A Buffalo Police Department Accident Investigation Unit patrol car. State investigators, who have faulted BPD investigation practices in recent reports, are looking into the fatality of a pedestrian hit by a BPD car in March.
A Buffalo Police Department Accident Investigation Unit patrol car. State investigators, who have faulted BPD investigation practices in recent reports, are looking into the fatality of a pedestrian hit by a BPD car in March.

State Steps in to Investigate Fatal BPD Car Accident

by / Jun. 6, 2018 9am EST

Three times since late March, Buffalo Police have been involved with pedestrian collisions causing serious injury and death, and each of these accidents have been investigated by the  Buffalo Police Department’s Accident Investigation. But according to a report issued by the Office of the Attorney General (OAG) of New York and ongoing concerns regarding the lack of training protocols within the BPD, the AIU’s ability to properly investigate serious collisions may be compromised, and the BPD recently asked State Police investigators to handle the accident reconstruction of a North Buffalo woman struck and killed in a collision with a police vehicle.

On March 30, an officer, en route to service call without having activated the car’s lights or sirens, killed pedestrian Susan LoTempio on Hertel Avenue. On May 2, an off-duty detective on her way to work struck and critically wounded a 19-year-old SUNY at Buffalo student on Main Street near Custer Avenue. The next day, an officer collided with a fou-year-old on Oneida Street, resulting in head injuries.

The OAG’s report on the death of the unarmed Jose Hernandez Rossy, ruled a homicide by the medical examiner, faulted BPD the most on its “failure” to perform a proper accident reconstruction investigation so that investigators could determine what happened immediately preceding the chaotic final moments of Hernandez Rossy’s life, what the report called a  “calamitous confluence of events.”

“The BPD did not perform any accident reconstruction until being asked to do so by the OAG,” the report reads. “While not central to the determination of whether the shooting was legally justified, determining what transpired prior to the shooting would have been helpful to complete the full narrative of this incident. BPD’s failure to immediately commission reconstruction undermined that ability.”

“The collection of evidence was problematic,” the report’s conclusion reads. “For example, the BPD’s technicians failed to perceive the need to analyze Mr. Hernandez Rossy’s vehicle for forensic evidence and instead only processed the vehicle in order to search for the weapon Mr. Hernandez Rossy (supposedly) used to shoot PO Acquino. Similarly, BPD also failed to conduct (or even perceive the need for) any type of accident reconstruction. And, the evidence collection work that was performed immediately following the incident was captured on a hand sketched map that was never converted into a properly scaled map with any sort of measurements, hardly suitable for a homicide investigation.”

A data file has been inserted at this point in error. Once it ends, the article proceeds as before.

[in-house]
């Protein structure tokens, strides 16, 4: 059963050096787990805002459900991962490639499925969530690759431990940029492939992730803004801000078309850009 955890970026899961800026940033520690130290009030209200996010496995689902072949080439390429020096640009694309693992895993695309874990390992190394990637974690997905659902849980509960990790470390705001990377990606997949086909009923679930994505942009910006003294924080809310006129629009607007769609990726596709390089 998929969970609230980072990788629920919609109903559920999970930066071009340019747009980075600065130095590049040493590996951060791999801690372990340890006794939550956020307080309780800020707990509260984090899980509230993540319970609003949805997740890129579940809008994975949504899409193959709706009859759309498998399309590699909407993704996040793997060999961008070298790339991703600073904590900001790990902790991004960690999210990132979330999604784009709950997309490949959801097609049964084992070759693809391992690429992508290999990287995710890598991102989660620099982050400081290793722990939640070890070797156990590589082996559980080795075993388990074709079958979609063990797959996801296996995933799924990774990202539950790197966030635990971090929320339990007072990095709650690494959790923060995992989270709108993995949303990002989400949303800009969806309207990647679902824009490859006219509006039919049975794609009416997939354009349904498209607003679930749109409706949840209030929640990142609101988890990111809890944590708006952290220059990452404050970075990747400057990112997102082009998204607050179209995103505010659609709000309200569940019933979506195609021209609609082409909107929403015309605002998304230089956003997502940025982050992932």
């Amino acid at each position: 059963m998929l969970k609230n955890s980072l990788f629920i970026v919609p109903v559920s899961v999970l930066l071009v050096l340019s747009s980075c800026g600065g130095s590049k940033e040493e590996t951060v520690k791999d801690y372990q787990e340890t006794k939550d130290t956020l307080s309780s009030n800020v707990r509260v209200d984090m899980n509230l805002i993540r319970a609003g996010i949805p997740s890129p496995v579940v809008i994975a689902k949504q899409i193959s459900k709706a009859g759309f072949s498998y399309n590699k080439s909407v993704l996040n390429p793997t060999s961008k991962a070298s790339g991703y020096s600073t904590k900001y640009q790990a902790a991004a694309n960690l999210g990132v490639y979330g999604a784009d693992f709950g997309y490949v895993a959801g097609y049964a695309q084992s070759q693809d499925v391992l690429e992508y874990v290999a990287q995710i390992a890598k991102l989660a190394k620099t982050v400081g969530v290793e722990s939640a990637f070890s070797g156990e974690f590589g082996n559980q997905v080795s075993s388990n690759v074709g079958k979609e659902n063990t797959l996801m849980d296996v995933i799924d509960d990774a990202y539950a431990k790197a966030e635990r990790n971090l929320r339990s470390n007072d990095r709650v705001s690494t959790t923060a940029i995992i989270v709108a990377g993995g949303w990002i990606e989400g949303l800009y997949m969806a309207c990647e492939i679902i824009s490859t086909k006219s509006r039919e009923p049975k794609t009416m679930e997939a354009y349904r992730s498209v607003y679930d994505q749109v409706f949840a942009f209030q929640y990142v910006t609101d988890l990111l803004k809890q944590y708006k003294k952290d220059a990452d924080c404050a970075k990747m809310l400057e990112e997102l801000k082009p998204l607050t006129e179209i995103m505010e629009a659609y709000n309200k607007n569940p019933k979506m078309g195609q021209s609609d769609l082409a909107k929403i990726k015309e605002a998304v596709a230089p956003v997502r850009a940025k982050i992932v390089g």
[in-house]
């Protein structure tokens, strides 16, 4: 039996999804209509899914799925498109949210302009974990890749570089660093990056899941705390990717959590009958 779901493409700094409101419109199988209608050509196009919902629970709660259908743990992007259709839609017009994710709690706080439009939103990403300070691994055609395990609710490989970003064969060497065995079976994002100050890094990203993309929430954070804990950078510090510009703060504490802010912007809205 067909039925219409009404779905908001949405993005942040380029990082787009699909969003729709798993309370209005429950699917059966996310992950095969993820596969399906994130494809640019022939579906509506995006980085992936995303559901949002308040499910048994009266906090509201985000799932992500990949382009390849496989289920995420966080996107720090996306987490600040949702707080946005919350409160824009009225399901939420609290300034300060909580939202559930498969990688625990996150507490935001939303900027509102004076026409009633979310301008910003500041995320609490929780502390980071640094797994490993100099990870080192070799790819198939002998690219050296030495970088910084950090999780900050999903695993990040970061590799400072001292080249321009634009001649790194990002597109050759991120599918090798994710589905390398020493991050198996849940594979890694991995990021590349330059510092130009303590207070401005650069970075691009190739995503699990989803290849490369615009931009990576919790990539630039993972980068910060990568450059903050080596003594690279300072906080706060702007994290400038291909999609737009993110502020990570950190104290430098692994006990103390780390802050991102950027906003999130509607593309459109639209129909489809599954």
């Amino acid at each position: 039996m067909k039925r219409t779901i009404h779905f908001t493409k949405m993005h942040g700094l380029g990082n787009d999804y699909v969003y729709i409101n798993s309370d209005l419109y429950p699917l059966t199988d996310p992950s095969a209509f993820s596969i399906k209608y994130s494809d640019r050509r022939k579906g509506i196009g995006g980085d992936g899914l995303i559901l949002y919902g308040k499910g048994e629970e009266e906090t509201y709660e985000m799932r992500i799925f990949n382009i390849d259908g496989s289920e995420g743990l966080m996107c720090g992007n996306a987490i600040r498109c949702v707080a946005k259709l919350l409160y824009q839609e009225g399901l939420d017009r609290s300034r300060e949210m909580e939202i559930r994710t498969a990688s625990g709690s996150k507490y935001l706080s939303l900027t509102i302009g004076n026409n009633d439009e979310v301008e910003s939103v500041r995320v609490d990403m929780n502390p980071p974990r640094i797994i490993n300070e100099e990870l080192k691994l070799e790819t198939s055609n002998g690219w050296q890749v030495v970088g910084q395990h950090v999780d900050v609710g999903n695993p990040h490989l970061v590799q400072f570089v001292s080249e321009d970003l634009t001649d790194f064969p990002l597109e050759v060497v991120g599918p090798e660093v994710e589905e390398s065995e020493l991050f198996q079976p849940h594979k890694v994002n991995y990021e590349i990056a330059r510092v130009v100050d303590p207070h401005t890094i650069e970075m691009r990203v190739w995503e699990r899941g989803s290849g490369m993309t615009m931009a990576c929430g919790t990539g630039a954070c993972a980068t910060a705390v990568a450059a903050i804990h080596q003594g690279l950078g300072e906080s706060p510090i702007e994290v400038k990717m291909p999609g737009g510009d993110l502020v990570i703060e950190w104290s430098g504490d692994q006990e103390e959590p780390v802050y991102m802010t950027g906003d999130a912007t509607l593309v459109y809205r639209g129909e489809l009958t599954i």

Nelson Torre, the attorney for the family, took issue with the BPD’s handling of evidence when the AG report was released. “What’s noteworthy is this diagram that was compiled by the BPD in September is different than the one that was made at the time, which shows the position of police car 164 after the fatal shooting took place,” he explained at a press conference in December. “As one can note, the police car has been moved. The AG’s office confirmed it was moved after the fatal police shooting and that there was no reconstruction of this collision done to determine how the impact happened,” Torre said, pointing to printed out media pictures of Hernandez Rossy’s vehicle and the police vehicle in question.

“Another troubling aspect which is contained within the AG’s investigation is that over the course of an 8-month investigation the officer that moved the police car involved in the case after the fatal shooting has never stepped forward to say why he moved it and where he moved it from,” Torre said. “There is litigation pending, there will be a great deal further investigation in the case. All of this being done with a view towards arriving at the truth of what happened in a full and complete fashion.”

Susan LoTempio’s death is also being investigated by the OAG under the same law that triggered investigations for Davis and Hernandez Rossy. Buffalo Police, however, enlisted the help of State Police to assist with their accident reconstruction for the LoTempio accident, shutting down Hertel Avenue for most of the morning.

“Buffalo Police requested assistance from our Collision Reconstruction Unit,” a New York State Police spokesperson told us. “State police routinely provides assistance to local law enforcement agencies at their request.”

Buffalo Police has not responded to our requests for clarification on the matter.

In the OAG report on Hernandez Rossy, a section titled “Policy Recommendations” includes a lengthy admonition—as did a previous OAG report on the death of another unarmed civilian, Wardel Davis, who died in a police beating and choking incident—that the BPD become accredited.

The Buffalo Police Department has been faulted by advocates and by the state Attorney General’s office for lacking state accreditation, a process that better ensures that best practices and trainings are up to date and standardized across departments. According to online resources that advertise accident reconstruction for law enforcement, accident reconstructions are specialized investigations that demand specialized training. The BPD has claimed it has started taking steps toward becoming accredited.